But what about multivitamins and cancer? One study showed multivitamins may help reduce prostate cancer risk by eight percent in men 50 years and older Multivitamins in the prevention of cancer in men: the Physicians' Health Study II randomized controlled trial. Gaziano JM., Sesso H.D. et al. Department of Medicine, Brigham and Women’s Hospital and Harvard Medical School. JAMA, 2012 Nov 14;308(18):1871-80. . However, others have found an increased risk of cancer associated with high antioxidant intake Alpha-Tocopherol and beta-carotene supplements and lung cancer incidence in the alpha-tocopherol, beta-carotene cancer prevention study: effects of base-line characteristics and study compliance. Albanes D., Heinonen OP. et al. Division of Cancer Prevention and Control, National Cancer Institute. Journal of the National Cancer Institute. 1996 Nov 6;88(21):1560-70. .
And when it comes to heart health, a recent study of U.S. male physicians found multivitamins do not protect against major cardiovascular events, myocardial infarction, stroke, and death from cardiovascular disease Multivitamins in the prevention of cardiovascular disease in men: the Physicians' Health Study II randomized controlled trial. Sesso H.D., Christen W.G. et al. Division of Preventive Medicine, Department of Medicine, Brigham and Women’s Hospital and Harvard Medical School. JAMA, 2012 Nov 7;308(17):1751-60. .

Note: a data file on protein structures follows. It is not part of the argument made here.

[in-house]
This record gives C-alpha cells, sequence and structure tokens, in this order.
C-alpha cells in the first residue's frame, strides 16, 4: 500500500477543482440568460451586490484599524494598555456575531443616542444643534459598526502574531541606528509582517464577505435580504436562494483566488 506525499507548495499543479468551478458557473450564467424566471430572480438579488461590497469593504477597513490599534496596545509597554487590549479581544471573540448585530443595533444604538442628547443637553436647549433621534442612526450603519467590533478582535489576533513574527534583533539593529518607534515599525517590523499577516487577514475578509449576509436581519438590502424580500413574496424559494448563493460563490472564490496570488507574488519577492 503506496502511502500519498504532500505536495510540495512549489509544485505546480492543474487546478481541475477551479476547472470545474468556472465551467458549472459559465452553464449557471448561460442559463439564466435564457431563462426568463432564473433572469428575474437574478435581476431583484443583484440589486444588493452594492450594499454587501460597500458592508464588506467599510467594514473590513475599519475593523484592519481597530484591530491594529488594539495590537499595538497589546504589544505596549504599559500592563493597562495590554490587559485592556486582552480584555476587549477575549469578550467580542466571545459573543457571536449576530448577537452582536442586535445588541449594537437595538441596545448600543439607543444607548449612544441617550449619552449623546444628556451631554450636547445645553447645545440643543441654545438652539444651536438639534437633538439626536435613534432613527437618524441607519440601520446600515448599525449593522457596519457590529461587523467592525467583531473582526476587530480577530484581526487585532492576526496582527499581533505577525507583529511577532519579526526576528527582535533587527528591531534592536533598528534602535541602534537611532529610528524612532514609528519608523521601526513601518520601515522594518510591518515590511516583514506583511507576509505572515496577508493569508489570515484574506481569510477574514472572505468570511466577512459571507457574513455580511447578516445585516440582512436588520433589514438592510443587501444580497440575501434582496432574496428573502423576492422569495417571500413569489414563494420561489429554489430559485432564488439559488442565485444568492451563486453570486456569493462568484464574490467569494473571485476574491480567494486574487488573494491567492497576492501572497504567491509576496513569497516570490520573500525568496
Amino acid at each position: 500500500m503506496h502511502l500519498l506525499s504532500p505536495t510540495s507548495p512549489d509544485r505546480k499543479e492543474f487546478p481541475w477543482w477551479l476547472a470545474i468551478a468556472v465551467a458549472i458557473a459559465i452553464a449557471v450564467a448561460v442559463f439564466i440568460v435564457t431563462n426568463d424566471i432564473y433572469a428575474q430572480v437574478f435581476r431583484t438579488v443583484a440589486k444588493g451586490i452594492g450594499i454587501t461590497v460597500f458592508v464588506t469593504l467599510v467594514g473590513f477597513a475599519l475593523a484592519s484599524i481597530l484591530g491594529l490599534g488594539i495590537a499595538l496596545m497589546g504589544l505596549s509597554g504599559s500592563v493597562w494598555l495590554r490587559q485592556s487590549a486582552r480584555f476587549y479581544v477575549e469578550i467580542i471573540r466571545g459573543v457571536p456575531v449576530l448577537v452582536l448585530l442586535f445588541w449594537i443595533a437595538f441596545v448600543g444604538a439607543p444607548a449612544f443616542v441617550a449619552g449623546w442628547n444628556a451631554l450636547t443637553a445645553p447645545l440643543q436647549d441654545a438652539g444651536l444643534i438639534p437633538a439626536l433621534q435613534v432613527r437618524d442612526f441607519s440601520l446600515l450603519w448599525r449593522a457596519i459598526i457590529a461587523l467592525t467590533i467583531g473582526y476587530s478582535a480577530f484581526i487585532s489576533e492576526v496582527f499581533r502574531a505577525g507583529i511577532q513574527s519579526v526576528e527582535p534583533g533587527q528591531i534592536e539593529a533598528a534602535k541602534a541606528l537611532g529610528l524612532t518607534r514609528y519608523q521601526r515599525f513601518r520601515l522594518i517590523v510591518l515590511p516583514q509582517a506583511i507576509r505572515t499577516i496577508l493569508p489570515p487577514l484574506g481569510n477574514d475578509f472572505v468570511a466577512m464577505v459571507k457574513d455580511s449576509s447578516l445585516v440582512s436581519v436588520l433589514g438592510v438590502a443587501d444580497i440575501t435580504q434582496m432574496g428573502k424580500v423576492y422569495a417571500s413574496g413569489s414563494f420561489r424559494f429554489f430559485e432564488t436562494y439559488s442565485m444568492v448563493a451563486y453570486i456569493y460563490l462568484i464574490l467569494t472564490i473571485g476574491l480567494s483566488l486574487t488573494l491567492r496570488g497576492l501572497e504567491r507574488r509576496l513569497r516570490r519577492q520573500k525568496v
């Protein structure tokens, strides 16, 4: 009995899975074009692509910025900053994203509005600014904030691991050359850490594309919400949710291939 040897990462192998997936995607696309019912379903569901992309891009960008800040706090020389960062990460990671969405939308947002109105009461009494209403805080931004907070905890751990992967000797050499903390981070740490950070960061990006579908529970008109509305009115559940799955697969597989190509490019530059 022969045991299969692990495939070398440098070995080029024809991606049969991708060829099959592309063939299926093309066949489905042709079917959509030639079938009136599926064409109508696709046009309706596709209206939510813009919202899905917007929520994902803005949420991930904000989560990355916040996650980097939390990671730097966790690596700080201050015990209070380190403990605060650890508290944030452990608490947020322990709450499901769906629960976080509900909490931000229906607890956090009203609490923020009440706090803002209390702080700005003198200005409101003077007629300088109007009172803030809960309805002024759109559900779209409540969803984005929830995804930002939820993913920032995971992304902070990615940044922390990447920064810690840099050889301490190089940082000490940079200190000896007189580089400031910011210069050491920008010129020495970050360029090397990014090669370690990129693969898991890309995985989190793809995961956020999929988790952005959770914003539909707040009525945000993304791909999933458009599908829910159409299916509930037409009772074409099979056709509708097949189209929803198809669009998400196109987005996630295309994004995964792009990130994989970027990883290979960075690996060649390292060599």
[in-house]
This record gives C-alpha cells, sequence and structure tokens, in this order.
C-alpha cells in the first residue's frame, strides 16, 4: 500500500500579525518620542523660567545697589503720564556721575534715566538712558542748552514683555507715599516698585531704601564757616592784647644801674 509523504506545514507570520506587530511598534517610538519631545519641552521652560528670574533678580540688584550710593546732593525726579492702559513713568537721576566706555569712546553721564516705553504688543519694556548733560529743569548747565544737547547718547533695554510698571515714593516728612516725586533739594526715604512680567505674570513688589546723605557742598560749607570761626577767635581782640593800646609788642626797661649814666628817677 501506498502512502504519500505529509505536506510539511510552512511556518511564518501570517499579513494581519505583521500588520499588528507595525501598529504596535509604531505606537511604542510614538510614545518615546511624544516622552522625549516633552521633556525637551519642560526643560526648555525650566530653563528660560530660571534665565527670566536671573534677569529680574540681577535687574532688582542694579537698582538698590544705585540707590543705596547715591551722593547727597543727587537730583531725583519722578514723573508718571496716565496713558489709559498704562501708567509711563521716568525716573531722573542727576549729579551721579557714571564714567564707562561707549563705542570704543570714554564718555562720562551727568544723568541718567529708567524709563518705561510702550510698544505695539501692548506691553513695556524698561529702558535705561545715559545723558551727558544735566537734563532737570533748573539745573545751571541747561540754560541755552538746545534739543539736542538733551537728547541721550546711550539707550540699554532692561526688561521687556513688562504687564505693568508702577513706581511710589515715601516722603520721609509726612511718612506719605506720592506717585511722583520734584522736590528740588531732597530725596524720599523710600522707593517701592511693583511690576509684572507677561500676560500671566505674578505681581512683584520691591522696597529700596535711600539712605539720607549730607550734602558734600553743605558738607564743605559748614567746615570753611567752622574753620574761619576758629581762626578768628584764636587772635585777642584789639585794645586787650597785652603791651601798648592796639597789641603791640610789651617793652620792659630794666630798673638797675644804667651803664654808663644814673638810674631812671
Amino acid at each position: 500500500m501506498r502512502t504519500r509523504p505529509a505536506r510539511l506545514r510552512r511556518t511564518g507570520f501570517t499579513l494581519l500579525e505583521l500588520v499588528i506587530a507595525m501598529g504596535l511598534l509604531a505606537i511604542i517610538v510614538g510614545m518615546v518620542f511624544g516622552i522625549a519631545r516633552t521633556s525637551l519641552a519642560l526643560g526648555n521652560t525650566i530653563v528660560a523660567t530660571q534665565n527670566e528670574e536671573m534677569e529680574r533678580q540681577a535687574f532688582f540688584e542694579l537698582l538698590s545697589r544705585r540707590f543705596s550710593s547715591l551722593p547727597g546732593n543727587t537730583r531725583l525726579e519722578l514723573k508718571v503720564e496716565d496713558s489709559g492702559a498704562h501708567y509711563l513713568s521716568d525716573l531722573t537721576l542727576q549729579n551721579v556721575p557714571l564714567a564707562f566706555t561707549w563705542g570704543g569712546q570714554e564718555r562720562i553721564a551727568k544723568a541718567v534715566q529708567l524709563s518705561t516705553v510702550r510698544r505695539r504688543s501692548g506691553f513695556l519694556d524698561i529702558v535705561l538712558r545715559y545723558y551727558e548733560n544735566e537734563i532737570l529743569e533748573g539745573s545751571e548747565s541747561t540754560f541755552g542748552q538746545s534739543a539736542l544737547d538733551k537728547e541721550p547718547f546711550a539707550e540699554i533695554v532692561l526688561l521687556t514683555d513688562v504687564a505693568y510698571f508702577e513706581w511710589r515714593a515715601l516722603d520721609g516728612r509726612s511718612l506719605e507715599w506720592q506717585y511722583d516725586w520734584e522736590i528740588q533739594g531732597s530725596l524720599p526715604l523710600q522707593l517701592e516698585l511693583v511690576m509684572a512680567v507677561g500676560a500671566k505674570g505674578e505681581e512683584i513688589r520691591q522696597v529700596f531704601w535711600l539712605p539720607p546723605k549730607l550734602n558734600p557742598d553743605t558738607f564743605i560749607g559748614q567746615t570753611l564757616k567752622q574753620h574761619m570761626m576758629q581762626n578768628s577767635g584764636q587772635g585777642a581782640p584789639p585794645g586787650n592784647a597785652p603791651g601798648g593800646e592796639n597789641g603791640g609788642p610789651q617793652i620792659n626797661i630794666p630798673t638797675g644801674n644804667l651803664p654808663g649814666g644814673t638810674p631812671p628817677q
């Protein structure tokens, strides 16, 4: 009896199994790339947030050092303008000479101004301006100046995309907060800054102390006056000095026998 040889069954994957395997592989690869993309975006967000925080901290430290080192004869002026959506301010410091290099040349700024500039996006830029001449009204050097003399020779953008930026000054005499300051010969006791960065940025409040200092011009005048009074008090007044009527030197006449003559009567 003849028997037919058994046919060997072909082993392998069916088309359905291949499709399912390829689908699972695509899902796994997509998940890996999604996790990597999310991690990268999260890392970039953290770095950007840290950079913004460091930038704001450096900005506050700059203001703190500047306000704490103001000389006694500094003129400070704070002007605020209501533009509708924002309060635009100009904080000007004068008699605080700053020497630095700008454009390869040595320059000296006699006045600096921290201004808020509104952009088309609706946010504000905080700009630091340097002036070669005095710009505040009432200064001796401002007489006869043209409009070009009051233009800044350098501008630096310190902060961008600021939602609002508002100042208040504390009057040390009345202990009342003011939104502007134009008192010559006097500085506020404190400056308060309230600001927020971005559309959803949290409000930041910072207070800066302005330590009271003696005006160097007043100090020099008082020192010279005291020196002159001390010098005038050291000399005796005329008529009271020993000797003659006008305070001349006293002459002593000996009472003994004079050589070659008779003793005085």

A recent study entitled, "Enough is Enough: Stop Wasting Money on Vitamin and Mineral Supplements" concluded that popping pills does not help prevent against chronic diseases and can even harm overall health. Instead of shelling out bucks for vitamins and minerals from A to Z, the study's authors believe that people should focus on incorporating all food groups into their diets.
There’s still fierce debate on the effectiveness of multivitamins. For some, specific supplements have a clear benefit. For example, women who are or may become pregnant need folate, a B vitamin that’s important for lowering the risk of having a baby with conditions spina bifida or anencephaly (400 micrograms per day according to the Centers for Disease Control and Prevention). People over 50 might also experience low levels of vitamin B12 and could benefit from supplementation.
Regardless of which side of the fence you’re on when it comes to multivitamins, there’s research to support your argument. If you’re struggling to eat the recommended amount of fruits and vegetables per day (which varies depending on your age, sex, and activity level), then taking a daily multivitamin can be a good insurance policy, and it appears the benefits outweigh the potential harm. But if you live a healthy and active lifestyle and eat a balanced diet, you probably won’t get much benefit from taking one.